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Revisiting the approach to Y2K, looking out to Y2K+20
Time gets away from me, or let’s say it is accelerating away. I recently asked university students if they were familiar with the term Y2K. They’d generally not heard of it, although one said, “I was a Y2K baby and will soon be 19.” That’s a sobering thought. Most DDNews readers today were conscious beings long before that recent past.
Twenty years ago, there was much anticipation for Dec. 31,1999. Some looked toward an excuse for a super New Year’s party, while the party poopers generated anxiety over a growing dependence on information technology (IT). When we rolled into Jan. 1, 2000, prognosticators assured us we’d be infected with the “millennium bug.” This would, they said, disable power generation, corrupt commuter networks and generally cause havoc with a year described by four digits instead of two. [Editor’s note: For those too young to have fully appreciated the year 2000, the millennium bug was not malware but a problem with the fact many computer systems used the last two digits of the calendar year only, instead of all four digits, leading to potential system confusion between the years 1900 and 2000.]
At the time, as a supplier of products and services to pharma, our company was asked by procurement officers to certify that our products had no such bugs and to accept full liability if they did. The anxiety was so far-reaching that we were to certify for items that had no IT component at all. Time and money were spent. In the end, the clock changed, and nothing happened. Twenty years later, we again suffer from IT anxiety. Today’s worries are cyber security, fake news, autonomous robotics and artificial intelligence (AI). Nothing special relates to Dec. 31, 2019.
A monster called social networking was created since Y2K. Its impactful “network effect” saw firms doubling their users in a couple of months. LinkedIn was founded in 2002 and Facebook in 2004, and the iPhone appeared in 2007. An old company like Google (1998) accelerated the amazing concept of the freemium business model. I neither fully anticipated the benefits nor the risks of being manipulated, addicted and giving up a good fraction of my time to the buzz. My 2019 New Year’s resolution is “selectively unsubscribe.” The return on investment thus far is excellent. The “fear of missing out” quickly subsided without need for anxiety drugs.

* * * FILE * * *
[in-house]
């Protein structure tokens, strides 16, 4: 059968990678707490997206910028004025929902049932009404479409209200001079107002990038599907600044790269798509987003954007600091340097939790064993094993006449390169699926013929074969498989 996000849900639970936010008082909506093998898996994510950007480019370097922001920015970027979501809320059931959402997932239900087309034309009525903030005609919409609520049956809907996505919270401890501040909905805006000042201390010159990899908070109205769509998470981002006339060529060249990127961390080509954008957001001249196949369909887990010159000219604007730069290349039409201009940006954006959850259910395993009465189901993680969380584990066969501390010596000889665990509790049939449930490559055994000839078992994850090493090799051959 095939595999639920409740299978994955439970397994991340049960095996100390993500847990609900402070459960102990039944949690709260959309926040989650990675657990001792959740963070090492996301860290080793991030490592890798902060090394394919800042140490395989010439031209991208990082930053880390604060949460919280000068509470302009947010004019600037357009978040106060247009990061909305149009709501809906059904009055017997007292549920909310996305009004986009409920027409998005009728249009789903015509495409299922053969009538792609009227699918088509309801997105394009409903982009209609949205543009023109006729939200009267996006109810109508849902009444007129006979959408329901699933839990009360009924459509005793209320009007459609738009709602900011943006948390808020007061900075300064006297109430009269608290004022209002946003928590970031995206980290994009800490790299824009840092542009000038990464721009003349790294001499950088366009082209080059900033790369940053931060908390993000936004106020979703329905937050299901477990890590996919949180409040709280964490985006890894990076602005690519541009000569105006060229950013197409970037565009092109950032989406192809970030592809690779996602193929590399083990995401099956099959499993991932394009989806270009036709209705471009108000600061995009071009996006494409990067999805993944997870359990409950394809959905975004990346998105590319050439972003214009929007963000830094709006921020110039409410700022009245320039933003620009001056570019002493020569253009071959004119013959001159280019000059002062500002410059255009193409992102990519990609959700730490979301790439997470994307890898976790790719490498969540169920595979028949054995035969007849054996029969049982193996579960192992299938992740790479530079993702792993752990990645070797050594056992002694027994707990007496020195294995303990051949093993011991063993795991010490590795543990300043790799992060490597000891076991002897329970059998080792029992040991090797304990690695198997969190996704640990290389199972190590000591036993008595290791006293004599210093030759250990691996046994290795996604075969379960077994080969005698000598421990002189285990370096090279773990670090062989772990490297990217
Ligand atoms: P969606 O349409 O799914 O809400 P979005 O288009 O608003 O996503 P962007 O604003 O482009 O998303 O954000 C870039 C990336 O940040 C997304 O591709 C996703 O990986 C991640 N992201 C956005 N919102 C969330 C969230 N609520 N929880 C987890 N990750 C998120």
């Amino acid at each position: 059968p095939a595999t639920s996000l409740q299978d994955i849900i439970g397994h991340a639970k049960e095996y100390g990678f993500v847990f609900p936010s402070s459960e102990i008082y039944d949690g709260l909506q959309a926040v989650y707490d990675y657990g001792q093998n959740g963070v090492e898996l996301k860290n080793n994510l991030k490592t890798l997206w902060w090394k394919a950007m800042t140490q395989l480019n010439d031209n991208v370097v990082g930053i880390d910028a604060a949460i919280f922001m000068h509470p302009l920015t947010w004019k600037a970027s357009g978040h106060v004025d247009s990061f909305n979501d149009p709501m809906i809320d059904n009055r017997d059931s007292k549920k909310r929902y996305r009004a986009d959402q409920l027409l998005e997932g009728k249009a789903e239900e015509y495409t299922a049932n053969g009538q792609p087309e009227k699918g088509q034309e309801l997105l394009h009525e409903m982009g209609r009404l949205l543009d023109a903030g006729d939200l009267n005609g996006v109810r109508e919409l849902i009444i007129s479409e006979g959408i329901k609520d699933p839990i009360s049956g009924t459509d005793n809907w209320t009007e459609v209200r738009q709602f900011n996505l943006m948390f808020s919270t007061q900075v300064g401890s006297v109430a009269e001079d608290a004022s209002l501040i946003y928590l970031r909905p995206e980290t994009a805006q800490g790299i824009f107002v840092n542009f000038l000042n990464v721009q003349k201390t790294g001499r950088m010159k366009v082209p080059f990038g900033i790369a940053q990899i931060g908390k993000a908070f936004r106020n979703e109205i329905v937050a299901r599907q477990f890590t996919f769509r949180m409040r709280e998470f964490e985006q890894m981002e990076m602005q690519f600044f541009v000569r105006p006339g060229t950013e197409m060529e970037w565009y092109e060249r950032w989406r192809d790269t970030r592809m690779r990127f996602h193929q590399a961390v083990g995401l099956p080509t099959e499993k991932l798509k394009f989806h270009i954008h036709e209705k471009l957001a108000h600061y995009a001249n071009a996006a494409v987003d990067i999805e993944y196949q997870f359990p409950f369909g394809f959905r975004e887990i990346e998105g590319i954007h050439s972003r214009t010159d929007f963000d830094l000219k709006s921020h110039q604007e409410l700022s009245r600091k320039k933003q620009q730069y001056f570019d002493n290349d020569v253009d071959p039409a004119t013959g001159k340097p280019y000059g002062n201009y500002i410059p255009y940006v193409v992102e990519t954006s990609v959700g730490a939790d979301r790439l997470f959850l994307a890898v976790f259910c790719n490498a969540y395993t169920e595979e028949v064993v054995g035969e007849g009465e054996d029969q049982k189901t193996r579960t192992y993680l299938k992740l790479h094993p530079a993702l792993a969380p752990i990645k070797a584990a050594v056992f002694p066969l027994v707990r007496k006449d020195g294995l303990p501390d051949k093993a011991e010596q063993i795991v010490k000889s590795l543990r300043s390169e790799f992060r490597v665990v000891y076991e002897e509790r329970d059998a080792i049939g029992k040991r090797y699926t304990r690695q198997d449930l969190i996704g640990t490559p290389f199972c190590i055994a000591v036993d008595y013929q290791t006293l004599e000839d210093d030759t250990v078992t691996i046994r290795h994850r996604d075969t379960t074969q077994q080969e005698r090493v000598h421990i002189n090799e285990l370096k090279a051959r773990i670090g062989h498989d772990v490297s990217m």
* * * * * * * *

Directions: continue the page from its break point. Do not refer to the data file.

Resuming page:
As a rule of thumb, I have long opined that medical innovations take a minimum of 20 years to come into widespread use. I use this loose rule to tweak my academic colleagues into considering reality when they write grants, papers and news releases.
I missed on many predictions of my own. I anticipated that by now we would have genetics as a significant factor in regular sessions with my primary care physician (PCP). Didn’t happen. Proteomics was coined in the mid-1990s, and it seemed clear that by 2020 there would be numerous approved in-vitro diagnostics tests based on the topic. Didn’t happen. I was very taken by therapeutic drug monitoring in 1980. Given that electronic health records (EHRs) were introduced decades ago, I anticipated that there would by now be clinical decision support systems that guide care with model-informed precision dosing. I saw dashboard prototypes. Didn’t happen, but the effort continues. In the 1990s, legislation was passed to encourage more inclusion of children in drug trials and the incentives have continued to evolve, with very little impact in practice. Wrong again. I anticipated that microneedle arrays would be in common use to introduce drugs transdermally with reduced pain. Didn’t happen. These are dreams not yet realized, but all remain works in process along with biosensors beyond glucose, microfluidics, peptidomics, lipidomics and metabolomics. Given this evidence, I’m upping my rule of thumb to 30 years.